Making a Mountain out of a Mole Hill

London, the first Hoover automobile, Mrs. Hoover behind the wheel and Mr. Hoover checking the engine. 1903

London, the first Hoover automobile, Mrs. Hoover behind the wheel and Mr. Hoover checking the engine. 1903

On March 18, 1928, an urgent telegram was received by Lou Henry Hoover from Lady Lister-Kay, wife of Sir John Lister-Kay groom-in-waiting to King Edward VII. Lady Lister-Kay queried: “I was horrified to read in the papers this morning of the very narrow escape you had in your automobile yesterday which most happily and mercifully ended without injury to you. I do hope you are not feeling any shock and would like to hear how you are.” Lou Hoover responded immediately reassuring Lister-Kay: “So many thanks for your wires. A very short skid and bump into a low wall going at very slow speed has been unduly exaggerated. None of us were in any way injured or alarmed or even slightly shaken. Glad to receive such pleasant expression of sympathy from you.” What began as a single inquiry based upon a newspaper report soon mushroomed into many queries over the course of the week, all expressing sympathy for Mrs. Hoover in what was reported to be a terrible car accident. A brief review of some of Mrs. Hoover’s responses to friends and well-wishers provides a better idea of the inaccuracies of some of the newspaper accounts as well as the likely sources for reporters.

Lou Hoover recounted the details of the event to all concerned. While returning back to Washington, D.C., rain had dampened the roads causing Lou to lose control of her car and veer over a stone wall. The accident happened near Winchester, Virginia by the Shenandoah Bridge. Some newspaper accounts had the car skidding through the bridge railing making the car and its occupants hanging over the water. Only by jumping to safety were Mrs. Hoover and friends saved. At least, that is what the owner of Baird Differential Control Company in Detroit, Michigan believes to have been the course of events. Writing to Mrs. Hoover on April 3, Frank C. Baird asserted “we confidently believe that the accident was caused by a defect in the design and construction of the car, a defect that is common to all cars now being manufactured.” Mrs. Hoover’s secretary replied to Baird asserting: “In some way, a very slight skid on the road not far from the Shenandoah Bridge got grossly exaggerated. They were not on the bridge, so did not go through any railing and consequently did not hang over the water and therefore did not have to jump out. They were not even shaken up as one mild report had it! Therefore I am assuming that in view of the false nature of the newspaper account you will not care to continue to use this item when you have further circulars printed.”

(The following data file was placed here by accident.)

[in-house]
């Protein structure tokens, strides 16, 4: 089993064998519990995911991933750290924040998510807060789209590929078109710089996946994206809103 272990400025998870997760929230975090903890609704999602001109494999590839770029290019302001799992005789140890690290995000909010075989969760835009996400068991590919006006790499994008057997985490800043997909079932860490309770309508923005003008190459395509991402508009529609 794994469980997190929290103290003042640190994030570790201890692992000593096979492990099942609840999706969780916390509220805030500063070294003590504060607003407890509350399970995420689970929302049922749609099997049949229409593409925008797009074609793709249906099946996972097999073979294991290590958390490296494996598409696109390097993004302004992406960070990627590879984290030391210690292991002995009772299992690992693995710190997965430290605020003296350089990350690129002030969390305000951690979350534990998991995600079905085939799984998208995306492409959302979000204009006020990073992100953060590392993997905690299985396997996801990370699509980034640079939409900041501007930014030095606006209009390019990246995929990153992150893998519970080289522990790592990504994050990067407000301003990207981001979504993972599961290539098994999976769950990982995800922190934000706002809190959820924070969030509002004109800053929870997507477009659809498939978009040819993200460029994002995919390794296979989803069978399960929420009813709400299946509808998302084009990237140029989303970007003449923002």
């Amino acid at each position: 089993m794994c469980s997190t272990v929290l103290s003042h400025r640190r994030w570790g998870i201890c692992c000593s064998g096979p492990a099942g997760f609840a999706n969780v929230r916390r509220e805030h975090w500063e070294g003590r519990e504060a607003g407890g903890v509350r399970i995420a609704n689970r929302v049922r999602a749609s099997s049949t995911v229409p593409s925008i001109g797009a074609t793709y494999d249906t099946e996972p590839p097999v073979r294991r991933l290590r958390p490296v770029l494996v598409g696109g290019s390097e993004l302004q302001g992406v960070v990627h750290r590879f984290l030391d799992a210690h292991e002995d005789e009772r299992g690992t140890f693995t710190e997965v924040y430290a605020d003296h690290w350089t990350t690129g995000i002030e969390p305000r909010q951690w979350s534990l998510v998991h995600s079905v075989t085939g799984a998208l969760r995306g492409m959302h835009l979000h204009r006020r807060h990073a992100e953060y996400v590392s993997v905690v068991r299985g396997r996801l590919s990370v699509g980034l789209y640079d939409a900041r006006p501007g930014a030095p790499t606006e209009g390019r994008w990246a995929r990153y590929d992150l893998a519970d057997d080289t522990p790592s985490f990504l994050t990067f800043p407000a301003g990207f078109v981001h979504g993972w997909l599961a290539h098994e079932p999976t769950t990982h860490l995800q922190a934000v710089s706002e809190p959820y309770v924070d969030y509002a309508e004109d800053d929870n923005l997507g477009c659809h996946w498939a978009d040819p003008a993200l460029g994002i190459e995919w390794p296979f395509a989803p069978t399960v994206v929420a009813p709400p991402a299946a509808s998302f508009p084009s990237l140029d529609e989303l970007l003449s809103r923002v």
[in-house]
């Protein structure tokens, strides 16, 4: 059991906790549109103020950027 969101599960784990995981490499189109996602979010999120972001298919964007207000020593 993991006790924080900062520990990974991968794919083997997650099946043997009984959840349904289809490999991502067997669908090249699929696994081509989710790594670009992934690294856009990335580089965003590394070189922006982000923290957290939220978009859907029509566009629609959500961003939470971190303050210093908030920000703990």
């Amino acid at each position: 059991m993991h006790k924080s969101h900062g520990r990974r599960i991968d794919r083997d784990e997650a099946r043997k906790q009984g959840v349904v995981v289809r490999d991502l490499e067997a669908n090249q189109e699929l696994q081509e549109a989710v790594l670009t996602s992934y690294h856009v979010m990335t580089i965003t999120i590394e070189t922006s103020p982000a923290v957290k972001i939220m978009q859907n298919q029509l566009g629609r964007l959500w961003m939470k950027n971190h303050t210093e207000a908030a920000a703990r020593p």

How did such a minor incident in a rural area get reported in the first place? Mrs. Hoover surmised in a letter to Mrs. George Scott that “Either the purveyors to the press or some local garage people exaggerated most picturesquely a very short skid and bump which we had while travelling very slowly. We knocked a few stones out of a very loosely constructed stone wall in which we tangled up one of our wheels temporarily and bent a rod and one or two other little things that had to be straightened. But we were not”shaken up” the least bit, either in ourselves, our nerves, or baggage, as the paper said, nor did we hang precipitously over the river, nor break down wire bars or wooden stanchions…”

In spite of the many disclaimers Lou would write over the many days following the news story, she found some solace in the exercise. Writing to her friend Doctor Fairclough, Lou confessed: “This dramatic newspaper story has had one pleasant result—that I am again in touch with many friends who have been kind enough to write me sympathetically and express their concern over my welfare.”

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